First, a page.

Source string Read only

(itstool) path: note/para
Context English State
keyid-format 0xlong
personal-digest-preferences SHA512 SHA384 SHA256 SHA224
default-preference-list SHA512 SHA384 SHA256 SHA224 AES256 AES192 AES CAST5 BZIP2 ZLIB ZIP Uncompressed
verify-options show-uid-validity
list-options show-uid-validity
cert-digest-algo SHA512
Generate a key:
<prompt>%</prompt> <userinput>gpg --full-gen-key</userinput>
gpg (GnuPG) 2.1.8; Copyright (C) 2015 Free Software Foundation, Inc.
This is free software: you are free to change and redistribute it.
There is NO WARRANTY, to the extent permitted by law.

Warning: using insecure memory!
Please select what kind of key you want:
(1) RSA and RSA (default)
(2) DSA and Elgamal
(3) DSA (sign only)
(4) RSA (sign only)
Your selection? <userinput>1</userinput>
RSA keys may be between 1024 and 4096 bits long.
What keysize do you want? (2048) <userinput>2048</userinput> <co xml:id="co-pgp-bits"/>
Requested keysize is 2048 bits
Please specify how long the key should be valid.
0 = key does not expire
&lt;n&gt; = key expires in n days
&lt;n&gt;w = key expires in n weeks
&lt;n&gt;m = key expires in n months
&lt;n&gt;y = key expires in n years
Key is valid for? (0) <userinput>3y</userinput> <co xml:id="co-pgp-expire"/>
Key expires at Wed Nov 4 17:20:20 2015 MST
Is this correct? (y/N) <userinput>y</userinput>

GnuPG needs to construct a user ID to identify your key.

Real name: <userinput><replaceable>Chucky Daemon</replaceable></userinput> <co xml:id="co-pgp-realname"/>
Email address: <userinput><replaceable></replaceable></userinput>
You selected this USER-ID:
"<replaceable>Chucky Daemon &lt;;</replaceable>"

Change (N)ame, (C)omment, (E)mail or (O)kay/(Q)uit? <userinput>o</userinput>
You need a Passphrase to protect your secret key.
2048-bit keys with a three-year expiration provide adequate protection at present (2013-12). <link xlink:href=""/> describes the situation in more detail.
A three year key lifespan is short enough to obsolete keys weakened by advancing computer power, but long enough to reduce key management problems.
Use your real name here, preferably matching that shown on government-issued <acronym>ID</acronym> to make it easier for others to verify your identity. Text that may help others identify you can be entered in the <literal>Comment</literal> section.
After the email address is entered, a passphrase is requested. Methods of creating a secure passphrase are contentious. Rather than suggest a single way, here are some links to sites that describe various methods: <link xlink:href=""/>, <link xlink:href=""/>, <link xlink:href=""/>, <link xlink:href=""/>.
Protect the private key and passphrase. If either the private key or passphrase may have been compromised or disclosed, immediately notify <email></email> and revoke the key.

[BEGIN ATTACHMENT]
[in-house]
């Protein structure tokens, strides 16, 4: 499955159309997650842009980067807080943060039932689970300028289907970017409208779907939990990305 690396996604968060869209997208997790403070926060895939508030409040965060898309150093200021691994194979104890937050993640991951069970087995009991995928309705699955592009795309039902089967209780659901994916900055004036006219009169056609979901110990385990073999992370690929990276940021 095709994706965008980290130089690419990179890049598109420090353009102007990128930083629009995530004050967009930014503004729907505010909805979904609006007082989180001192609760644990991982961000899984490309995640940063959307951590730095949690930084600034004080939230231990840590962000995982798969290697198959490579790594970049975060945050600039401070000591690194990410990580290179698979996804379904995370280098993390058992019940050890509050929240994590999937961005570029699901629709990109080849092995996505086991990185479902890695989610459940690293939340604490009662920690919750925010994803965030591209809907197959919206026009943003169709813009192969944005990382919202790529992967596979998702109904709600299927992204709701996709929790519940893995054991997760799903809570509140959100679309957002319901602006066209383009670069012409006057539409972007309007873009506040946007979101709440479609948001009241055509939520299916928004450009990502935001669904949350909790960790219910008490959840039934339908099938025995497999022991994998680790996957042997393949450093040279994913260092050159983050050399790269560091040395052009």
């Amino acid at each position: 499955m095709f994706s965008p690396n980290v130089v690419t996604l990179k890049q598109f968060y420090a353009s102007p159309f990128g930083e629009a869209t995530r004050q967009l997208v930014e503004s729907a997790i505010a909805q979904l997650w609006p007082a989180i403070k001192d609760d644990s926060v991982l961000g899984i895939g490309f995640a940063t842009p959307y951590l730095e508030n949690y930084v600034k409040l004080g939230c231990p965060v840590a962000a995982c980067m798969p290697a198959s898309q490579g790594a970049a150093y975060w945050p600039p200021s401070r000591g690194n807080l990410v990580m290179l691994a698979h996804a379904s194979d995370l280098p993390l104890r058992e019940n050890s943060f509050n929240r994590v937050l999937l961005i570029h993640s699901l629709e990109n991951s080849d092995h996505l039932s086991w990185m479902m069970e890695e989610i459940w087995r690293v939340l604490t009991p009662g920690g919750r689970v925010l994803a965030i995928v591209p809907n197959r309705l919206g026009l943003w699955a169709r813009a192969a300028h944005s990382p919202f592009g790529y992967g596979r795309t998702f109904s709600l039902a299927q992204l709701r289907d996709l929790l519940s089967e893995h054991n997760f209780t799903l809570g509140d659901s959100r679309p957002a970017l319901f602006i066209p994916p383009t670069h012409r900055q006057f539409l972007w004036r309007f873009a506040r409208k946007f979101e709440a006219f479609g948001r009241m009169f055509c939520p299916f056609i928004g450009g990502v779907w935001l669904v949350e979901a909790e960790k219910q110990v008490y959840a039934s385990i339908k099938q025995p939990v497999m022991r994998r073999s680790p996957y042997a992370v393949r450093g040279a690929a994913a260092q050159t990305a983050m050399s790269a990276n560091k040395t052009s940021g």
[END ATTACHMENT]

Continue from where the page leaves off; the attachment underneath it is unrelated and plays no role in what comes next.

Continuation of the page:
Committing the new key is shown in <xref linkend="commit-steps"/>.
Kerberos and LDAP web Password for FreeBSD Cluster
The FreeBSD cluster requires a Kerberos password to access certain services. The Kerberos password also serves as the LDAP web password, since LDAP is proxying to Kerberos in the cluster. Some of the services which require this include:
<link xlink:href="">Bugzilla</link>
<link xlink:href="">Jenkins</link>
To create a new Kerberos account in the FreeBSD cluster, or to reset a Kerberos password for an existing account using a random password generator:
<prompt>%</prompt> <userinput>ssh</userinput>
This must be done from a machine outside of the cluster.
A Kerberos password can also be set manually by logging into <systemitem class="fqdomainname"></systemitem> and running:
<prompt>%</prompt> <userinput>kpasswd</userinput>
Unless the Kerberos-authenticated services of the cluster have been used previously, <errorname>Client unknown</errorname> will be shown. This error means that the <command>ssh</command> method shown above must be used first to initialize the Kerberos account.
Commit Bit Types
The FreeBSD repository has a number of components which, when combined, support the basic operating system source, documentation, third party application ports infrastructure, and various maintained utilities. When FreeBSD commit bits are allocated, the areas of the tree where the bit may be used are specified. Generally, the areas associated with a bit reflect who authorized the allocation of the commit bit. Additional areas of authority may be added at a later date: when this occurs, the committer should follow normal commit bit allocation procedures for that area of the tree, seeking approval from the appropriate entity and possibly getting a mentor for that area for some period of time.
<emphasis>Committer Type</emphasis>
<emphasis>Tree Components</emphasis>
src/, doc/ subject to appropriate review
doc/, ports/, src/ documentation


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Source string comment
(itstool) path: note/para
Source string location
String age
a year ago
Source string age
a year ago
Translation file
articles/committers-guide.pot, string 62